Help pack a million meals for struggling seniors on Sept. 11. Volunteer today




Baltimore-Area Research on Aging Improves Health of People 50+

AARP lends a hand by recruiting participants

medical research

UMBC researcher Kate de Medeiros, left, interviews Shirley Griffin, 78, at her Crownsville home. Griffin is a participant in a study of women over 65 who have not had children. — Jared Soares

On the Baltimore campus of Johns Hopkins Hospital, doctors unearthed a new clue to diagnose and treat Alzheimer's disease long before the onset of symptoms.

In another Baltimore laboratory, researchers at the National Institute on Aging (NIA) discovered that aging does not inevitably lead to diseases such as diabetes, hypertension or dementia.

See also: 8 ways to save on your health.

Not far away, other researchers developed the "Mini Mental State Examination," which provides a quick, noninvasive assessment of age-related cognitive impairment.

Because of research conducted in the Baltimore area, older adults worldwide now take medicine and follow diet and exercise recommendations that were not available to earlier generations.

A vital element of the research network is a ready supply of study participants, and AARP Maryland has a key role in recruiting some of the volunteers.

With more than 800,000 members statewide, "we can get the word out pretty good," said Rawle Andrews Jr., AARP regional vice president.

Shirley Griffin, 78, of Crownsville, shares her life stories with researchers at the University of Maryland Baltimore County (UMBC) who are studying the lives of women without children.

The retired Baltimore teacher, world traveler and author said many people believe parenthood is the only way to feel fulfilled. "I feel you can fulfill yourself in other ways," she said.

Principal researcher Kate de Medeiros said the study was prompted by the growing number of childless older women. A goal of the study is to help service organizations and policymakers rethink assumptions about family structure in older age.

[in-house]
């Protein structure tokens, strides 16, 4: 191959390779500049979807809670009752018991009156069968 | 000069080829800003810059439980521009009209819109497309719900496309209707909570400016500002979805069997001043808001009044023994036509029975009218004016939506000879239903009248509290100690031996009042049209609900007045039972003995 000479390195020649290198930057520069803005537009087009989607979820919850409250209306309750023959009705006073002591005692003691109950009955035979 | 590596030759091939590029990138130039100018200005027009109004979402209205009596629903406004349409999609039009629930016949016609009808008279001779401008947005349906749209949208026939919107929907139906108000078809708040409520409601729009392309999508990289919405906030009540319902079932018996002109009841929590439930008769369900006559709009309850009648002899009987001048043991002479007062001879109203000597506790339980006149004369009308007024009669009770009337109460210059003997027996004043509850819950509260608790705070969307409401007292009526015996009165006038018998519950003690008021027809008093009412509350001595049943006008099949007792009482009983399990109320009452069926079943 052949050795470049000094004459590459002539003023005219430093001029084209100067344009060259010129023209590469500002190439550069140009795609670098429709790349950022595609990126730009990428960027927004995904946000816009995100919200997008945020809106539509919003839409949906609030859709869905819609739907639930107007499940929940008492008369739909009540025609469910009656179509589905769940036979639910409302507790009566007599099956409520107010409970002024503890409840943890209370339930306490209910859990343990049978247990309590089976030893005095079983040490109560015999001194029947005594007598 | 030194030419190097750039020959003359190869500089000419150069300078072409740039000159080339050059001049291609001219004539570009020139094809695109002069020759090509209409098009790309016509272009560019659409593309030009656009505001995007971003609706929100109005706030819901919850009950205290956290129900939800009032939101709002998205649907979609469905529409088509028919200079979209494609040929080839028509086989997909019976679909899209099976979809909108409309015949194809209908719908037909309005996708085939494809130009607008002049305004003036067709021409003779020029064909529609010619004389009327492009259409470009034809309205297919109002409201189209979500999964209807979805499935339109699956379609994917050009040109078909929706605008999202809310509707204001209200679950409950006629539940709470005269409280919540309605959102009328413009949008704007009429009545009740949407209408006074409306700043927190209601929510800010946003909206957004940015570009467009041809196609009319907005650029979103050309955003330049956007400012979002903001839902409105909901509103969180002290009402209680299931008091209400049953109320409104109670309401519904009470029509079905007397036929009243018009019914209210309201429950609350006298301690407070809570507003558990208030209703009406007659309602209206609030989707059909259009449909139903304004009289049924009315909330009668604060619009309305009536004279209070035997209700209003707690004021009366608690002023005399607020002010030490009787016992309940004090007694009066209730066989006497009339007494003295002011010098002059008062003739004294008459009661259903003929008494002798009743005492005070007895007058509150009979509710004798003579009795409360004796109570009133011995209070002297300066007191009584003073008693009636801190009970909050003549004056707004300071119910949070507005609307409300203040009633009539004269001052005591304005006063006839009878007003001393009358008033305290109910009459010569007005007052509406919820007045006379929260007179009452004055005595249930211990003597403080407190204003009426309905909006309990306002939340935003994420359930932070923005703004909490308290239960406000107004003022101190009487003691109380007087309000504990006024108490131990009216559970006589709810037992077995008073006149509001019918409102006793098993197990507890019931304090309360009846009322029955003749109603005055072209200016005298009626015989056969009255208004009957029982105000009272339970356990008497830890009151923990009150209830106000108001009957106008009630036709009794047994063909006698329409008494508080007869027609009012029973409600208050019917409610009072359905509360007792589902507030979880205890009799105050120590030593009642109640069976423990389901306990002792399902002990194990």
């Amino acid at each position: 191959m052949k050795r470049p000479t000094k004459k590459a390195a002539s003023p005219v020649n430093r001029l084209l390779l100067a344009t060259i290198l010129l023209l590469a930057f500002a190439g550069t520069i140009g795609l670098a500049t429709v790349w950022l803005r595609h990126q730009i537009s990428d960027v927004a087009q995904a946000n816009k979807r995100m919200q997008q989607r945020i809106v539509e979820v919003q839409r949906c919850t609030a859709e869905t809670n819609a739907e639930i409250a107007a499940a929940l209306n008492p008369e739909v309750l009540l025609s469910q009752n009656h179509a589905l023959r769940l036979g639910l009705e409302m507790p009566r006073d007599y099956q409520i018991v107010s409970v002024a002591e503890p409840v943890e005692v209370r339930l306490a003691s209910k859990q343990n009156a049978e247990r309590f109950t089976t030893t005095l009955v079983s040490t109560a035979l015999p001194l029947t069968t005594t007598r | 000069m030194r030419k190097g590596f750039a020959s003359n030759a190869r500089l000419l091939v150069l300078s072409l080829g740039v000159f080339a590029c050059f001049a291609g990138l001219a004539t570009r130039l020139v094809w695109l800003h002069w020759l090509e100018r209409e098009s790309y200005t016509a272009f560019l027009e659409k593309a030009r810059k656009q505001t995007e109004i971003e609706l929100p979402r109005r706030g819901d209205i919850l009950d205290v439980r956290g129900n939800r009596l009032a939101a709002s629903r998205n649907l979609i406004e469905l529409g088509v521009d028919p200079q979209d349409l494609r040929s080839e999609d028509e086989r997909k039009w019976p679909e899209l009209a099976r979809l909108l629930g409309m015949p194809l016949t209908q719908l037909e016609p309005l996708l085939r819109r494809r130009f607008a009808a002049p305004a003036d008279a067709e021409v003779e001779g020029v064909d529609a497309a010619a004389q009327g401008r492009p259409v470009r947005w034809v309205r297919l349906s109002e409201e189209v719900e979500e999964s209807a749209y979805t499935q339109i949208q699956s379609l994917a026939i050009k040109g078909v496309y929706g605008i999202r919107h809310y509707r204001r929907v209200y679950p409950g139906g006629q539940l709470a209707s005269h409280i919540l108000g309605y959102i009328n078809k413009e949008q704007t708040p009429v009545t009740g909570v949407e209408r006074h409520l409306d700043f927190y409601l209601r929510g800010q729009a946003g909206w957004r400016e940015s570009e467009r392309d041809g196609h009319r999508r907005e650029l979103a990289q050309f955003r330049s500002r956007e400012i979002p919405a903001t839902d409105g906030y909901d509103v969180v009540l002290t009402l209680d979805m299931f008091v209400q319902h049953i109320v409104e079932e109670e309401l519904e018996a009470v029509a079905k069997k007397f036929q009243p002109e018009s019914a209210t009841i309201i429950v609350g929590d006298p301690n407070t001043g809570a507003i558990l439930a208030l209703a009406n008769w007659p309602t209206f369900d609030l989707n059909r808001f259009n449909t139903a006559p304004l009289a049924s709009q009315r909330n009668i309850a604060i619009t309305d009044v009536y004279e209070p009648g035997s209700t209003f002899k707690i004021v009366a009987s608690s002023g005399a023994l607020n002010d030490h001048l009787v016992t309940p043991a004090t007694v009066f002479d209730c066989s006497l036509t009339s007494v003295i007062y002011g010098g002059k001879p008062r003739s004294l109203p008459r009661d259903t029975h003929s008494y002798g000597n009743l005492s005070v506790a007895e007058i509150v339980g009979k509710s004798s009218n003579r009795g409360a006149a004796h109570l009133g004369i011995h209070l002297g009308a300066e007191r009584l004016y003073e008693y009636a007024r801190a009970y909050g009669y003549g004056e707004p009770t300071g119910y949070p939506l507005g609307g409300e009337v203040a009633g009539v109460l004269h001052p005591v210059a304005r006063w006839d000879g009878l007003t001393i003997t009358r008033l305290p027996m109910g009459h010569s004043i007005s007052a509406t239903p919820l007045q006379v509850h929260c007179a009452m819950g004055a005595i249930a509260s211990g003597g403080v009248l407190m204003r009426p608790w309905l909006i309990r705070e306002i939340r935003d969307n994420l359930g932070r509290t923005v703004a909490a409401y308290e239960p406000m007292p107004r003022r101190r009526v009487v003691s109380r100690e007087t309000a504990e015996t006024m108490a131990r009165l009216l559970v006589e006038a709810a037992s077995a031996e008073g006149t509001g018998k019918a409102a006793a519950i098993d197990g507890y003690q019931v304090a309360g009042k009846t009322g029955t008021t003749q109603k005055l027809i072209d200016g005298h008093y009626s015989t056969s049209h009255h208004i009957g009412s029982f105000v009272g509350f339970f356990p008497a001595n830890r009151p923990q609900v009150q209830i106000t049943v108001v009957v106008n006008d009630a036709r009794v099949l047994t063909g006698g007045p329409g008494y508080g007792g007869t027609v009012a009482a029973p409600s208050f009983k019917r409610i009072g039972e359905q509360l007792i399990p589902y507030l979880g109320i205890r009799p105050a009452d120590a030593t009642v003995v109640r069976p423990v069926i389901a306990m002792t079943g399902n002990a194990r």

This year, the Baltimore region received about $35 million from the NIA for studies. Among them are a Johns Hopkins study to identify barriers to kidney transplants for older adults and ways to overcome those obstacles, and a UMBC study on ways to achieve greater independence for residents of assisted living facilities.

"People who are in the aging field will very consistently cite Baltimore — because of the National Institute on Aging, Johns Hopkins and the University of Maryland — as a major hub for aging research in the world," said Constantine Lyketsos, M.D., director of the Johns Hopkins Memory and Alzheimer's Treatment Center.

Next: America's longest-running study of aging. >>

Topic Alerts

You can get weekly email alerts on the topics below. Just click “Follow.”

Manage Alerts


Please wait...

progress bar, please wait

Tell Us WhatYou Think

Please leave your comment below.


Discounts & Benefits

From companies that meet the high standards of service and quality set by AARP.

Walgreens 1 discount membership aarp

Members can earn 50 points per $1 spent on select health & wellness products at Walgreens.

member benefit aarp hear usa

Members save 15% on easy listening devices and more at the HearUSA Hearing Shop.

Eye Med 4 Membership Benefit AARP Discount

Members save up to 60% on eye exams and 30% on glasses at Target Optical.

Membership Benefits Discounts Email Genius

Brain boost? Get AARP email for access to memory exercises & more that help you focus.

Being Social


Fat to Fit

Get tips, recipes and advice for reaching your personal weight loss goal! Join

Medicare & Insurance

Share health coverage information and experiences common to being age 50+. Join

Health Nuts

Share heart-smart recipes, fitness tips and stress relievers. Join